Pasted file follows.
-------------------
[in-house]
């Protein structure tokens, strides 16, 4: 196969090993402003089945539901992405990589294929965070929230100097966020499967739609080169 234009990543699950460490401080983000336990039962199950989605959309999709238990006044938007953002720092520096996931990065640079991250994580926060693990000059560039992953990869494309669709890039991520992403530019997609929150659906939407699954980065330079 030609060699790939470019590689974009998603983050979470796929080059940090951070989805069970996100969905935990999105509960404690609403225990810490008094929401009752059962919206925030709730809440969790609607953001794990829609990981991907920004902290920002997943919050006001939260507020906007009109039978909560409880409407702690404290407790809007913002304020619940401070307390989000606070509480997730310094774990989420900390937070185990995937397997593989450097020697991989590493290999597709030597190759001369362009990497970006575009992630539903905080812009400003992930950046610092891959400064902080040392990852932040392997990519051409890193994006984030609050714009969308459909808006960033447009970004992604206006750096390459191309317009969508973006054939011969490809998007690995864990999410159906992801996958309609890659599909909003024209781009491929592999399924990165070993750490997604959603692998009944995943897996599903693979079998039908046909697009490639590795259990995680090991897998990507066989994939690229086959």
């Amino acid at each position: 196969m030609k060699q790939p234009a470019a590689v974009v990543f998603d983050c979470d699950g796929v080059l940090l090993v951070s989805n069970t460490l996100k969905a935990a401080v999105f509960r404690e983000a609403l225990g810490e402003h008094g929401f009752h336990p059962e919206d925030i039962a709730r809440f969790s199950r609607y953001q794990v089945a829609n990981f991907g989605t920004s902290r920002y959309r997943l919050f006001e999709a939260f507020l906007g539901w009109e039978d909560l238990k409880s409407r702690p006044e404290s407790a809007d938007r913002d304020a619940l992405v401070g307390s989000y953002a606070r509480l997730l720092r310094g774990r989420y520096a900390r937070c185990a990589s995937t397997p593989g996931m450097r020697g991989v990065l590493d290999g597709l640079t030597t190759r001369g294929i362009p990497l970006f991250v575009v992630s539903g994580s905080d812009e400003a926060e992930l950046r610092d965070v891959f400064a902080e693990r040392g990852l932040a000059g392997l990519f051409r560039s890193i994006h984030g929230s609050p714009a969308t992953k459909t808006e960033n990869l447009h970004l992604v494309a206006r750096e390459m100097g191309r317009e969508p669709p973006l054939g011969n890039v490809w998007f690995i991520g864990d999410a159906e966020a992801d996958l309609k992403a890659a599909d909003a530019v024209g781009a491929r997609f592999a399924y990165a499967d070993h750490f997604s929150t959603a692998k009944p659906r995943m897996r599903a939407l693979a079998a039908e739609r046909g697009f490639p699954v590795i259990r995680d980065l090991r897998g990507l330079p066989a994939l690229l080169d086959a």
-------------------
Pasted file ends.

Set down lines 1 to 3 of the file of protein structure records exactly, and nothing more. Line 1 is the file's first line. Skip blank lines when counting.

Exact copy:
[in-house]
């Protein structure tokens, strides 16, 4: 196969090993402003089945539901992405990589294929965070929230100097966020499967739609080169 234009990543699950460490401080983000336990039962199950989605959309999709238990006044938007953002720092520096996931990065640079991250994580926060693990000059560039992953990869494309669709890039991520992403530019997609929150659906939407699954980065330079 030609060699790939470019590689974009998603983050979470796929080059940090951070989805069970996100969905935990999105509960404690609403225990810490008094929401009752059962919206925030709730809440969790609607953001794990829609990981991907920004902290920002997943919050006001939260507020906007009109039978909560409880409407702690404290407790809007913002304020619940401070307390989000606070509480997730310094774990989420900390937070185990995937397997593989450097020697991989590493290999597709030597190759001369362009990497970006575009992630539903905080812009400003992930950046610092891959400064902080040392990852932040392997990519051409890193994006984030609050714009969308459909808006960033447009970004992604206006750096390459191309317009969508973006054939011969490809998007690995864990999410159906992801996958309609890659599909909003024209781009491929592999399924990165070993750490997604959603692998009944995943897996599903693979079998039908046909697009490639590795259990995680090991897998990507066989994939690229086959």
């Amino acid at each position: 196969m030609k060699q790939p234009a470019a590689v974009v990543f998603d983050c979470d699950g796929v080059l940090l090993v951070s989805n069970t460490l996100k969905a935990a401080v999105f509960r404690e983000a609403l225990g810490e402003h008094g929401f009752h336990p059962e919206d925030i039962a709730r809440f969790s199950r609607y953001q794990v089945a829609n990981f991907g989605t920004s902290r920002y959309r997943l919050f006001e999709a939260f507020l906007g539901w009109e039978d909560l238990k409880s409407r702690p006044e404290s407790a809007d938007r913002d304020a619940l992405v401070g307390s989000y953002a606070r509480l997730l720092r310094g774990r989420y520096a900390r937070c185990a990589s995937t397997p593989g996931m450097r020697g991989v990065l590493d290999g597709l640079t030597t190759r001369g294929i362009p990497l970006f991250v575009v992630s539903g994580s905080d812009e400003a926060e992930l950046r610092d965070v891959f400064a902080e693990r040392g990852l932040a000059g392997l990519f051409r560039s890193i994006h984030g929230s609050p714009a969308t992953k459909t808006e960033n990869l447009h970004l992604v494309a206006r750096e390459m100097g191309r317009e969508p669709p973006l054939g011969n890039v490809w998007f690995i991520g864990d999410a159906e966020a992801d996958l309609k992403a890659a599909d909003a530019v024209g781009a491929r997609f592999a399924y990165a499967d070993h750490f997604s929150t959603a692998k009944p659906r995943m897996r599903a939407l693979a079998a039908e739609r046909g697009f490639p699954v590795i259990r995680d980065l090991r897998g990507l330079p066989a994939l690229l080169d086959a």